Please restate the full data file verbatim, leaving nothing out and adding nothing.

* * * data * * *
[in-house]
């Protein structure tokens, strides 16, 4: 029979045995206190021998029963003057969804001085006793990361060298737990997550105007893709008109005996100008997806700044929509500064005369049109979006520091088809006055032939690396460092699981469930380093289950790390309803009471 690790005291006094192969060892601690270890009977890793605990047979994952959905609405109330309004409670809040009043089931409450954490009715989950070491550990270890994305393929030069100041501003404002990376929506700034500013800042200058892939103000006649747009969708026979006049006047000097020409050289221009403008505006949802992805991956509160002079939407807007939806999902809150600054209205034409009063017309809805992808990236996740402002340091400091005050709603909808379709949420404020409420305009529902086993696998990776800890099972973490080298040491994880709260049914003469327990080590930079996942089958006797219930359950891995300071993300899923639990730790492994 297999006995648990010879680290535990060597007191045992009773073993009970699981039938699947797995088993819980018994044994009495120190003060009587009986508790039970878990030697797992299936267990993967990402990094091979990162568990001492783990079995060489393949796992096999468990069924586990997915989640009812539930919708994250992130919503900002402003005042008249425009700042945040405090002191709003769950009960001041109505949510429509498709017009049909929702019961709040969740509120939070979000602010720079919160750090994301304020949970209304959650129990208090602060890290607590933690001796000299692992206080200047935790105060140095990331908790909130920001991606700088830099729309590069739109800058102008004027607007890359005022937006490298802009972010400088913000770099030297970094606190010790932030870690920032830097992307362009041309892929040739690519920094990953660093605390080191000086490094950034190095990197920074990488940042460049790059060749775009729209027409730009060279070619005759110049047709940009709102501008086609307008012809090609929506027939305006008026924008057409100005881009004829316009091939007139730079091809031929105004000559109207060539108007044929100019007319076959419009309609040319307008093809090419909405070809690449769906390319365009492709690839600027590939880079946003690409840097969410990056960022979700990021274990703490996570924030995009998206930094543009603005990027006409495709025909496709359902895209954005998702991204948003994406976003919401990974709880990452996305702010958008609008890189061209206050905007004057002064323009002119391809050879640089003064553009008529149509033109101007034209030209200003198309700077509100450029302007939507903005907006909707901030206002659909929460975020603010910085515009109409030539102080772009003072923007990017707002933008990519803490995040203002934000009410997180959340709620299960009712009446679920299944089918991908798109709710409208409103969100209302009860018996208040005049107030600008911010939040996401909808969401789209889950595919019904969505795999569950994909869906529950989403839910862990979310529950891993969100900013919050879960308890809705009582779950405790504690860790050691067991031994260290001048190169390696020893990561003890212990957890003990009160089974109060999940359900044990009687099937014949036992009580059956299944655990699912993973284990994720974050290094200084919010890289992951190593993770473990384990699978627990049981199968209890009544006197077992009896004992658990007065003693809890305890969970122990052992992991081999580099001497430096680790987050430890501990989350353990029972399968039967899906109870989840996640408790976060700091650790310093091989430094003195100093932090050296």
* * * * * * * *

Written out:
[in-house]
């Protein structure tokens, strides 16, 4: 029979045995206190021998029963003057969804001085006793990361060298737990997550105007893709008109005996100008997806700044929509500064005369049109979006520091088809006055032939690396460092699981469930380093289950790390309803009471 690790005291006094192969060892601690270890009977890793605990047979994952959905609405109330309004409670809040009043089931409450954490009715989950070491550990270890994305393929030069100041501003404002990376929506700034500013800042200058892939103000006649747009969708026979006049006047000097020409050289221009403008505006949802992805991956509160002079939407807007939806999902809150600054209205034409009063017309809805992808990236996740402002340091400091005050709603909808379709949420404020409420305009529902086993696998990776800890099972973490080298040491994880709260049914003469327990080590930079996942089958006797219930359950891995300071993300899923639990730790492994 297999006995648990010879680290535990060597007191045992009773073993009970699981039938699947797995088993819980018994044994009495120190003060009587009986508790039970878990030697797992299936267990993967990402990094091979990162568990001492783990079995060489393949796992096999468990069924586990997915989640009812539930919708994250992130919503900002402003005042008249425009700042945040405090002191709003769950009960001041109505949510429509498709017009049909929702019961709040969740509120939070979000602010720079919160750090994301304020949970209304959650129990208090602060890290607590933690001796000299692992206080200047935790105060140095990331908790909130920001991606700088830099729309590069739109800058102008004027607007890359005022937006490298802009972010400088913000770099030297970094606190010790932030870690920032830097992307362009041309892929040739690519920094990953660093605390080191000086490094950034190095990197920074990488940042460049790059060749775009729209027409730009060279070619005759110049047709940009709102501008086609307008012809090609929506027939305006008026924008057409100005881009004829316009091939007139730079091809031929105004000559109207060539108007044929100019007319076959419009309609040319307008093809090419909405070809690449769906390319365009492709690839600027590939880079946003690409840097969410990056960022979700990021274990703490996570924030995009998206930094543009603005990027006409495709025909496709359902895209954005998702991204948003994406976003919401990974709880990452996305702010958008609008890189061209206050905007004057002064323009002119391809050879640089003064553009008529149509033109101007034209030209200003198309700077509100450029302007939507903005907006909707901030206002659909929460975020603010910085515009109409030539102080772009003072923007990017707002933008990519803490995040203002934000009410997180959340709620299960009712009446679920299944089918991908798109709710409208409103969100209302009860018996208040005049107030600008911010939040996401909808969401789209889950595919019904969505795999569950994909869906529950989403839910862990979310529950891993969100900013919050879960308890809705009582779950405790504690860790050691067991031994260290001048190169390696020893990561003890212990957890003990009160089974109060999940359900044990009687099937014949036992009580059956299944655990699912993973284990994720974050290094200084919010890289992951190593993770473990384990699978627990049981199968209890009544006197077992009896004992658990007065003693809890305890969970122990052992992991081999580099001497430096680790987050430890501990989350353990029972399968039967899906109870989840996640408790976060700091650790310093091989430094003195100093932090050296």